Mediation Law in India: A transitioning position
I. Concept Of Mediation
Mediation, as a form of alternative dispute resolution, is a negotiation of a dispute between two parties with the help of a neutral third party, known as a mediator and is governed by the Alternate Dispute Resolution and Mediation Rules, 2003. The purpose of mediation is to facilitate a consensus between the litigants by exploring the underlying interests of both parties through joint and separate sessions. A mutually satisfactory settlement is then recorded as an enforceable contract.
There are several reasons why mediation is preferred to litigation. First, the procedure is non-binding and controlled by the parties, in that neither party can be forced to concede to an outcome that it does not agree with. Second, it is a confidential procedure, and a party cannot be compelled to disclose any information. Furthermore, any confidential information that is provided for the benefit of the parties cannot be revealed outside the context of the mediation. Third, mediation is a procedure based on the varying interests of the parties, and is not limited to applicable law, which allows them to identify issues and areas of compromise more freely, resulting in a settlement that is unique and creates more value for both parties, and often strengthens their relationship. The purport of mediation is most evident in cases where the relationship between parties has to be maintained, especially in long-term contracts and contracts of partnership.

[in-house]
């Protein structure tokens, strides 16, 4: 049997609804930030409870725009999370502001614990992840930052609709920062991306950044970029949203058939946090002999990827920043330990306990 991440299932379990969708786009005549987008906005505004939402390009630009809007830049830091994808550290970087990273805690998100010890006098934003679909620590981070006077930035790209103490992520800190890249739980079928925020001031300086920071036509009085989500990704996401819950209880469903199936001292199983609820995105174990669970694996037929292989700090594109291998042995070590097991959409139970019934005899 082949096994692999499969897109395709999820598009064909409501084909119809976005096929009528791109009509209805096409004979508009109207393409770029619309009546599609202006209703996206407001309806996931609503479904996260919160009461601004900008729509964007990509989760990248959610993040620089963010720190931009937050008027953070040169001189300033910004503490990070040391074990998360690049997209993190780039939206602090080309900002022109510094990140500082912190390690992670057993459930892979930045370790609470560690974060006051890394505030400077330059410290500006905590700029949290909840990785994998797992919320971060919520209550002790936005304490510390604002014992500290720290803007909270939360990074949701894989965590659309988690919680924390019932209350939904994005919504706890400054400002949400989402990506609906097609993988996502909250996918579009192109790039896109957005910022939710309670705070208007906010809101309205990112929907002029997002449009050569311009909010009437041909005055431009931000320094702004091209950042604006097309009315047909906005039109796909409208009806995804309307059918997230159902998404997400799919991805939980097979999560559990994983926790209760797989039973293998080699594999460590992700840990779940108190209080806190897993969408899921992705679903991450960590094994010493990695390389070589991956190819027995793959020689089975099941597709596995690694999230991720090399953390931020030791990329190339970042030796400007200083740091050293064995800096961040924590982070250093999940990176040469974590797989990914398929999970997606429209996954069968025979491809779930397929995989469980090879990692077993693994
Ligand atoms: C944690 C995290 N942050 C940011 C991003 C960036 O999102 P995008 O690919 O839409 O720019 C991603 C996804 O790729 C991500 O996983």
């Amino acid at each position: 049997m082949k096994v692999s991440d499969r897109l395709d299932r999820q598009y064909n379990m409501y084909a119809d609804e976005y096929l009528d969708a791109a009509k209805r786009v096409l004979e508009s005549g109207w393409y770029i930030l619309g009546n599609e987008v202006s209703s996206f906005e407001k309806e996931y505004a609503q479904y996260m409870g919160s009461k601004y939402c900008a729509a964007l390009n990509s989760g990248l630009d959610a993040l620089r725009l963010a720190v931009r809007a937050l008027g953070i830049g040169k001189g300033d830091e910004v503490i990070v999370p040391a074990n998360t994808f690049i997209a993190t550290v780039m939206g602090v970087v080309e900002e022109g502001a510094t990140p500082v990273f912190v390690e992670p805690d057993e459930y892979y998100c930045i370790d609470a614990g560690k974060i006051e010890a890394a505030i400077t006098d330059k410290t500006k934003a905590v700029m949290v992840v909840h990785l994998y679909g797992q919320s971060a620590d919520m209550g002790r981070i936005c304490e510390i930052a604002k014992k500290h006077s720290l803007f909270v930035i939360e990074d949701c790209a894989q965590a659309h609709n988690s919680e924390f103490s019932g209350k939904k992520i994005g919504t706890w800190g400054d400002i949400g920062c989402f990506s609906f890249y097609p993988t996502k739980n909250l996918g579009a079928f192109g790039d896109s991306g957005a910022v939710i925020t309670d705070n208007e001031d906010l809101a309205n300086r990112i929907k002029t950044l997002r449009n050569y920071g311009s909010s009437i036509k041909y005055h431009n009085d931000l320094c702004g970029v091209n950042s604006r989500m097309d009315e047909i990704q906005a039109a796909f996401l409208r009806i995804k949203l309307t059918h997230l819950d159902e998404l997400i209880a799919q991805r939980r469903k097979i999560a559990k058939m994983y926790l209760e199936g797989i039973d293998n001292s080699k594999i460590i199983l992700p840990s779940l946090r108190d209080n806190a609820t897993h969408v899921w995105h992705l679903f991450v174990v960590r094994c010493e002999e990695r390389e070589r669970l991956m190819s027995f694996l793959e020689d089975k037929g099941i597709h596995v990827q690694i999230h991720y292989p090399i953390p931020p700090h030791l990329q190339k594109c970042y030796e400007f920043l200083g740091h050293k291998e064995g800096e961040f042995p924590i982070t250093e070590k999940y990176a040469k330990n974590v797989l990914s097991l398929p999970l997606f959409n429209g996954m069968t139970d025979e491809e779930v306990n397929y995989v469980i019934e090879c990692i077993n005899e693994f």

The courts have time and again supported mediation and stated how people should shift towards mediation instead of turning towards traditional litigation. This is because mediation as a means of dispute resolution is cost-effective, time-saving, and convenient to parties as it does not harm the relationship between the parties after the end of the resolution process.
Mediation is relevant because it offers flexibility and control to the parties. Even if it fails, it allows the parties to assess and define the issues necessary in the preparation for subsequent arbitration or court proceedings.
II. Development Of Mediation In Indian Law
Mediation can be traced back to the adjudication powers impliedly vested with village panchayats in India. This was an informal method of dispute resolution, where respected village elders would settle disputes.
Provisions governing mediation are found across various statues. The first enactment was the Industrial Disputes Act, 1947 for the regulation of conciliation proceedings in industrial disputes. The Hindu Marriage Act, 1955 provides for reconciliation between parties.
The Legal Services Act, 1987 constituted the National Legal Services Authority for the settlement of disputes through negotiation, arbitration, and conciliation.
Section 89 of the Civil Procedure Code, 1908 was inserted by an amendment in 1999. Under this section, courts have the power to refer any matter to an alternate dispute resolution process – mediation, arbitration, conciliation, and judicial settlement – if it feels that there are elements of a settlement. Section 89 was added after the recommendations of the Law Commission of India in its 163rd report on “The Code of Civil Procedure (Amendment) Bill, 1997”. It was, hence, reinserted after it was repealed following the enactment of the Arbitration Act, 1940.